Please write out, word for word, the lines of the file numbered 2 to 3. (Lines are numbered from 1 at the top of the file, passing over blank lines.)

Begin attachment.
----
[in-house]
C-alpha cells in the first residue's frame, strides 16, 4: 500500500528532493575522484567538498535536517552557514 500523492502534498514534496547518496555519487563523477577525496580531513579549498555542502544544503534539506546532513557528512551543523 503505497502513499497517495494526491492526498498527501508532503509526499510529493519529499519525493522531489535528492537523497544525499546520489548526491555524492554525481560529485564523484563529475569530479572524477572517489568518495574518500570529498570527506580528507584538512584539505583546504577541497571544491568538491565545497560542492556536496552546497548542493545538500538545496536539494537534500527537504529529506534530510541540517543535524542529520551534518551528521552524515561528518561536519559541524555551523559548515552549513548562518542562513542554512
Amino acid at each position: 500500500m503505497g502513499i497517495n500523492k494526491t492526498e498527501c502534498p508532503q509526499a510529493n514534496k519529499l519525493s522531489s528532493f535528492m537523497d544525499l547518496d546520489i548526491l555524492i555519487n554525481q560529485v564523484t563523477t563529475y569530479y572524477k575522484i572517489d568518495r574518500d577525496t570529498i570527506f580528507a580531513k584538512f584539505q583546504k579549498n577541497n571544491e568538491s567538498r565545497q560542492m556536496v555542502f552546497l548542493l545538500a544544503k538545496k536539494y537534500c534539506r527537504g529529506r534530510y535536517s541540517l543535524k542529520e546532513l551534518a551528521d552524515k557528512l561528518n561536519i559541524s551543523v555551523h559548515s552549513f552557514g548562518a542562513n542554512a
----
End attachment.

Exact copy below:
C-alpha cells in the first residue's frame, strides 16, 4: 500500500528532493575522484567538498535536517552557514 500523492502534498514534496547518496555519487563523477577525496580531513579549498555542502544544503534539506546532513557528512551543523 503505497502513499497517495494526491492526498498527501508532503509526499510529493519529499519525493522531489535528492537523497544525499546520489548526491555524492554525481560529485564523484563529475569530479572524477572517489568518495574518500570529498570527506580528507584538512584539505583546504577541497571544491568538491565545497560542492556536496552546497548542493545538500538545496536539494537534500527537504529529506534530510541540517543535524542529520551534518551528521552524515561528518561536519559541524555551523559548515552549513548562518542562513542554512
Amino acid at each position: 500500500m503505497g502513499i497517495n500523492k494526491t492526498e498527501c502534498p508532503q509526499a510529493n514534496k519529499l519525493s522531489s528532493f535528492m537523497d544525499l547518496d546520489i548526491l555524492i555519487n554525481q560529485v564523484t563523477t563529475y569530479y572524477k575522484i572517489d568518495r574518500d577525496t570529498i570527506f580528507a580531513k584538512f584539505q583546504k579549498n577541497n571544491e568538491s567538498r565545497q560542492m556536496v555542502f552546497l548542493l545538500a544544503k538545496k536539494y537534500c534539506r527537504g529529506r534530510y535536517s541540517l543535524k542529520e546532513l551534518a551528521d552524515k557528512l561528518n561536519i559541524s551543523v555551523h559548515s552549513f552557514g548562518a542562513n542554512a